9. Harvard Stem Cell researchers create cells that line blood vessels
10. Researchers figure out why gold nanoparticles can penetrate cell walls
11. Finnish researchers develop quick test kit for detecting phenolic compounds in drinking water
Post Your Comments:
*Name:
*Comment:
*Email:
(Date:4/28/2016)... and BANGALORE, India , April ... EdgeVerve Systems, a product subsidiary of Infosys (NYSE: ... today announced a global partnership that will provide ... to use mobile banking and payment services.      ... a key innovation area for financial services, but it also ...
(Date:4/19/2016)... UAE, April 20, 2016 The ... as a compact web-based "all-in-one" system solution for all ... fingerprint reader or the door interface with integration authorization ... access control systems. The minimal dimensions of the access ... into the building installations offer considerable freedom of design ...
(Date:4/13/2016)... 13, 2016  IMPOWER physicians supporting Medicaid patients in ... new clinical standard in telehealth thanks to a new ... higi platform, IMPOWER patients can routinely track key health ... mass index, and, when they opt in, share them ... to a local retail location at no cost. By ...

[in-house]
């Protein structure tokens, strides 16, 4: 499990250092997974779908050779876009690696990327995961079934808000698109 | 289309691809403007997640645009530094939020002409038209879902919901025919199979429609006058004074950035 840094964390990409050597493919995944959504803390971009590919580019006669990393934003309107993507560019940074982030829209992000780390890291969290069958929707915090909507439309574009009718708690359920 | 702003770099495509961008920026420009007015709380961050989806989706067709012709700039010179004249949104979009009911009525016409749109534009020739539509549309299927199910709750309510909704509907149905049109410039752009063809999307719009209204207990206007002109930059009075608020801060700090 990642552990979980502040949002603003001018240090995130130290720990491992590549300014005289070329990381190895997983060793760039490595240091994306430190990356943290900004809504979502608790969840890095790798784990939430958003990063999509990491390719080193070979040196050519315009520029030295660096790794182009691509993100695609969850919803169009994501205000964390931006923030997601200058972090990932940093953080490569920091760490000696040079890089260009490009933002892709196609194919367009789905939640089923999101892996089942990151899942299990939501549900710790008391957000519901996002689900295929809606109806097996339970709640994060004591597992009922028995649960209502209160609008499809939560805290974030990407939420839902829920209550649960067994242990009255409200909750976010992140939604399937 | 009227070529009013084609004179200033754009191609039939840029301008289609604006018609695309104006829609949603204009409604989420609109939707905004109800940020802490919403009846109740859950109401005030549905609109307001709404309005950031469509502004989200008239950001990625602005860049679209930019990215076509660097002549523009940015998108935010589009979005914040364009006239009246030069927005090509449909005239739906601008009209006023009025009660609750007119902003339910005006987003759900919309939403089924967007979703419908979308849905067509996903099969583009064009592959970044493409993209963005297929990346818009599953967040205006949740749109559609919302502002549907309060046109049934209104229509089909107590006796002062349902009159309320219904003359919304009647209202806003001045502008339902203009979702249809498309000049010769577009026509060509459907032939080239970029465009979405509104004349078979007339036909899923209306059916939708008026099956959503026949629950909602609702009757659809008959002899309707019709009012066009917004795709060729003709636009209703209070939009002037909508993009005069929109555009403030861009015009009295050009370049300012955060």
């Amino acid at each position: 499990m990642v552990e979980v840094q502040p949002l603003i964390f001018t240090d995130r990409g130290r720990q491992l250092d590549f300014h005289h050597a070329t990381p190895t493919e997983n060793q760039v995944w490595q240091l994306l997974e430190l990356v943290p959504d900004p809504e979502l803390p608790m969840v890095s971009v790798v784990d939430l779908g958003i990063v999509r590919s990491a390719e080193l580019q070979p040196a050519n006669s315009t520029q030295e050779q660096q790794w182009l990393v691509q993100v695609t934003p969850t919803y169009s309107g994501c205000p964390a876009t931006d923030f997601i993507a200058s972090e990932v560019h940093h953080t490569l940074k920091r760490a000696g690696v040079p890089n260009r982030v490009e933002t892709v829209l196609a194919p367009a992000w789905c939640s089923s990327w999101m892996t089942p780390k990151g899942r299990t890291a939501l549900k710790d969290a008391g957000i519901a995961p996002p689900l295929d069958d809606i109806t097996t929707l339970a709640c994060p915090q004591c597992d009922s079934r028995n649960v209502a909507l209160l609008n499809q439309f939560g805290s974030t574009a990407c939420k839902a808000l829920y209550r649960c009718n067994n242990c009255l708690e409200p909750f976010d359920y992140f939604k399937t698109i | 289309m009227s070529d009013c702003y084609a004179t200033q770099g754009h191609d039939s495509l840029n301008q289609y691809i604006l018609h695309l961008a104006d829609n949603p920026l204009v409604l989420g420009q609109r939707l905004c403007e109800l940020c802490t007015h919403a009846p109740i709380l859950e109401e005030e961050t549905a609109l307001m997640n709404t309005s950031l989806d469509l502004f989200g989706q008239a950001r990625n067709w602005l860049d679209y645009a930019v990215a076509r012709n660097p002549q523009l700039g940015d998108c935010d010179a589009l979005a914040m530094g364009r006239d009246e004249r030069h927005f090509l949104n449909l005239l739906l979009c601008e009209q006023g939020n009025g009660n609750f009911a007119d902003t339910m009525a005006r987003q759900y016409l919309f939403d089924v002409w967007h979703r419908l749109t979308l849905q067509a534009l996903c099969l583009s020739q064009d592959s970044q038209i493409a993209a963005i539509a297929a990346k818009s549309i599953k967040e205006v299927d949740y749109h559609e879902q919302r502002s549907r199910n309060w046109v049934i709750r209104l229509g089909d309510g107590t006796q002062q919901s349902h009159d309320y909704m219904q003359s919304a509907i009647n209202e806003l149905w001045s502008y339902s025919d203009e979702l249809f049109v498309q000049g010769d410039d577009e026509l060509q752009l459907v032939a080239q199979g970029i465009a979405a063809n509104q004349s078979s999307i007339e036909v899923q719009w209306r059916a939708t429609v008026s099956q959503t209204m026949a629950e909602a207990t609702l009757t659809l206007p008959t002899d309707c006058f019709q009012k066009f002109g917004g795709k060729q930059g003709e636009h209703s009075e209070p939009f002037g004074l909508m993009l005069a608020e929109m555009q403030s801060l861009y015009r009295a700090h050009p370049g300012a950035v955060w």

Breaking Biology News(10 mins):
(Date:5/26/2016)... New Jersey and READING, ... Indegene ( http://www.indegene.com ), a leading ... to life science, pharmaceutical and healthcare organisations and ... of innovative scientific support throughout the product lifecycle, ... with the launch of IntraScience.      ...
(Date:5/26/2016)... Despite the volatility that continues to ... Today,s pre-market research on ActiveWallSt.com directs the investor community,s focus ... RDUS ), Cerus Corp. (NASDAQ: CERS ), ... Prime Therapeutics Inc. (NASDAQ: FPRX ). Register with ... http://www.activewallst.com/ On Wednesday, shares in ...
(Date:5/26/2016)... ... 26, 2016 , ... Kinder Scientific (KinderScientific.com), a leading animal ... the Company for the future. Kinder Scientific announces restructured ownership and additional ... appointed Chairman of the Board, Curtis D. Kinghorn has been appointed CEO/President and ...
(Date:5/25/2016)... San Diego, Calif. (PRWEB) , ... May 25, 2016 , ... ... San Diego area and has consistently been rated one of its top attractions. ... over the globe to participate in a unique and intimate team-building experience. , Each ...
Breaking Biology Technology: